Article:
RESTAURANT REVIEW: The Black Grape, Edinburgh

Richard Bath pays a visit to The Black Grape on Edinburgh’s Royal Mile.

FOR years I would wander to work down the Royal Mile and the Canongate, and virtually every day I’d wonder how Pancho Villas kept going. And not just going, but going and going and still bloody going. The Mexican restaurant set back from the road and just along from the iconic Canongate Kirk never seemed to have more than a smattering of customers – my only visit suggested why this might be – but it nevertheless bumbled gamely along for the best part of three decades.

However, all mediocre things come to an end. In this case, the demise of poor old Pancho (curiously, almost a century after the famous general of that same name was assassinated) has led to the arrival of the lovely The Black Grape, which definitely qualifies as a change for the better. Indeed, just how much of an improvement became clear when I visited recently to try out the new 60-cover restaurant that is the fruit of a collaboration between Murray Ainslie, ex of the Compass Group, and his business partners Stuart Hunter and Cameron Taylor.

The threesome have hit on the theme of “small plates, wine and good times”, and have redesigned the space to conjure up a relaxed contemporary vibe. All brick walls, muted green tongue and groove, herringbone hardwood flooring and Ercol-style tables and chairs, it feels slick, urban and on trend.

The menu, too, has clearly been agonised over and styled to within an inch of its life. That much was particularly clear on the cocktails, which you can tell are important because the space is split into two, with the area near the door – so the first thing you see as you enter – housing the bar. Former bartender of the year Joey Medrington helped produce 16 cocktails, including the signature “sour grapes” aperitif, which mixes Haku vodka with lemon oil, black grape cordial and Sauternes to whet the appetite.

A lot of thought has gone into this. To mark the proximity to Holyrood, there’s also a “parliamentarian” high-ball cocktail, in which a fiery Scotch-bonnet kick is added to Highland Park 12 year old, and there’s a nod to the venue’s former occupants with “pancho’s margarita”, a combination of Ocho Blanco, heather honey, bee pollen, pineapple, pressed lime and sea salt.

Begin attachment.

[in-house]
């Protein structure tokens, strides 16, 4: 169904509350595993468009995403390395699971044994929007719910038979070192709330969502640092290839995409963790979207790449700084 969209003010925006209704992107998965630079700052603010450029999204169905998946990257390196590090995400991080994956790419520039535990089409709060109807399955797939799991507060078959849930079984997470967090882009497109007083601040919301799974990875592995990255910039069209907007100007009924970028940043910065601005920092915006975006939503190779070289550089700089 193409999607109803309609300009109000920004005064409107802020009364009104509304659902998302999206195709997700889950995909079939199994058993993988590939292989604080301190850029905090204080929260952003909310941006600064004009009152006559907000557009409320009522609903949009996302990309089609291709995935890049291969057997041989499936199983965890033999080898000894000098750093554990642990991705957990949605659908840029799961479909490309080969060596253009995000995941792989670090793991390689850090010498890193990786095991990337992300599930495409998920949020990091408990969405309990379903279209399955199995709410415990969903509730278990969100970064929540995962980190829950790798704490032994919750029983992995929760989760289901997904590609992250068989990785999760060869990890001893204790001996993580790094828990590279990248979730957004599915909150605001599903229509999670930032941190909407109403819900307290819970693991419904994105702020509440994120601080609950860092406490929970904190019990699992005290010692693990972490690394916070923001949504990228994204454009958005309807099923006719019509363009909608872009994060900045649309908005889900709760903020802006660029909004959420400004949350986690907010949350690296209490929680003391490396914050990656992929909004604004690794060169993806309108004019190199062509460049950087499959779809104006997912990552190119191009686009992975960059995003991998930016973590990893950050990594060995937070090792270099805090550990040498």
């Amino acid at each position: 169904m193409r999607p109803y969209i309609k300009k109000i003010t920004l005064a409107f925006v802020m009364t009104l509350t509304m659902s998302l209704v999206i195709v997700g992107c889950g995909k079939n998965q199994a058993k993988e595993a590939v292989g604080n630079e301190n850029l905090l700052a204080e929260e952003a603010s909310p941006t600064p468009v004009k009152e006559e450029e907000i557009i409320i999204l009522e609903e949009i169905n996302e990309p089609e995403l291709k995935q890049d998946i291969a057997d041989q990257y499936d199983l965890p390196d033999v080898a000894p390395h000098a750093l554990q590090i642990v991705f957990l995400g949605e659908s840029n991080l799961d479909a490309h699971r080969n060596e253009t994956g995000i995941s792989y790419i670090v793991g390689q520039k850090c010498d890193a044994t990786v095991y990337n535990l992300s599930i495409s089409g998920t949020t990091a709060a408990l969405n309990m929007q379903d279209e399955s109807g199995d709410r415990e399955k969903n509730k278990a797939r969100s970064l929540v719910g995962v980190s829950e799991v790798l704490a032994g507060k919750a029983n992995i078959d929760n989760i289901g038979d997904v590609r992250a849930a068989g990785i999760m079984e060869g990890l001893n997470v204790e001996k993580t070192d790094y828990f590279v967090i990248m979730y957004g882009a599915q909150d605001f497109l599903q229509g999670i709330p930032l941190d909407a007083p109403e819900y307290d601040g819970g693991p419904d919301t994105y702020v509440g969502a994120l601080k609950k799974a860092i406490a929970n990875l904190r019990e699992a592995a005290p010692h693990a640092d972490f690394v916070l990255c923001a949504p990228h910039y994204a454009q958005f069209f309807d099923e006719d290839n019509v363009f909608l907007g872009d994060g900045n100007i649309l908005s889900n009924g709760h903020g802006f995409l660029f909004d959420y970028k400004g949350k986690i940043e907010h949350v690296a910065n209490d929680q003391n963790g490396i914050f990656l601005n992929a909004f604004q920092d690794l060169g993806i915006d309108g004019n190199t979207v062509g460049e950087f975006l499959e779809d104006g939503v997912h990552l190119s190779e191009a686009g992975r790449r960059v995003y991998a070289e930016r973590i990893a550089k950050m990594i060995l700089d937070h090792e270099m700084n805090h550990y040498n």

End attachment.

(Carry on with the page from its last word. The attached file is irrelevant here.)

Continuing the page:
But once settled into our discreet half-moon banquette, we soon found that the main attraction was those small plates. These were created by head chef Owen Morrice, who started his culinary journey at one of my favourite gastropubs, The King’s Wark, although the six dishes we enjoyed – and honestly, we massively enjoyed them – are as far from the comfort food at Leith’s finest as you could get.

We started with two items off the “raw” menu, the beef tataki and the salmon tartare, and were blown away. The tataki – a Japanese process that involves pounding the marinaded meat – produced beef with the thickness of thick-cut bacon and with a flavour of an almost Bresaola-like intensity. Presented as three flowers, and served with Yuzu hollandaise and shallots, this was a great start to the meal. The salmon tartare, which was served with brown butter capers and lemon, had less impact, yet still flawlessly done.

Our next course saw the arrival of two dishes. The first was an outstanding fritter made of kimchi (the classic Korean dish made by fermenting cabbage and carrots in a tangy, spicy sauce), which was served with spring onion mayonnaise, while the second was a gloriously chewy ball of arancini (Sicilian stuffed rice balls that are coated with breadcrumbs and deep fried) containing spicy nduja sausage, with fennel and basil.

By now we were flagging, but had been recommended ordering six dishes, so we soldiered on. It proved to be well worth it, with the venison haunch with bramble and celeriac proving the equal of anything we’d eaten so far, while the dressed crab with fried potato and béarnaise was also excellent.

We rounded off with what was described as a Yuzu meringue pie, which turned out to be an absolutely classic lemon meringue pie, plus a disappointingly underpowered blackcurrant and cherry sorbet. That, however, was a rare bum note in an otherwise memorable meal. Panchos is dead, long live the grape.

The Black Grape, 240 Canongate, Edinburgh. 0131 237 4719,

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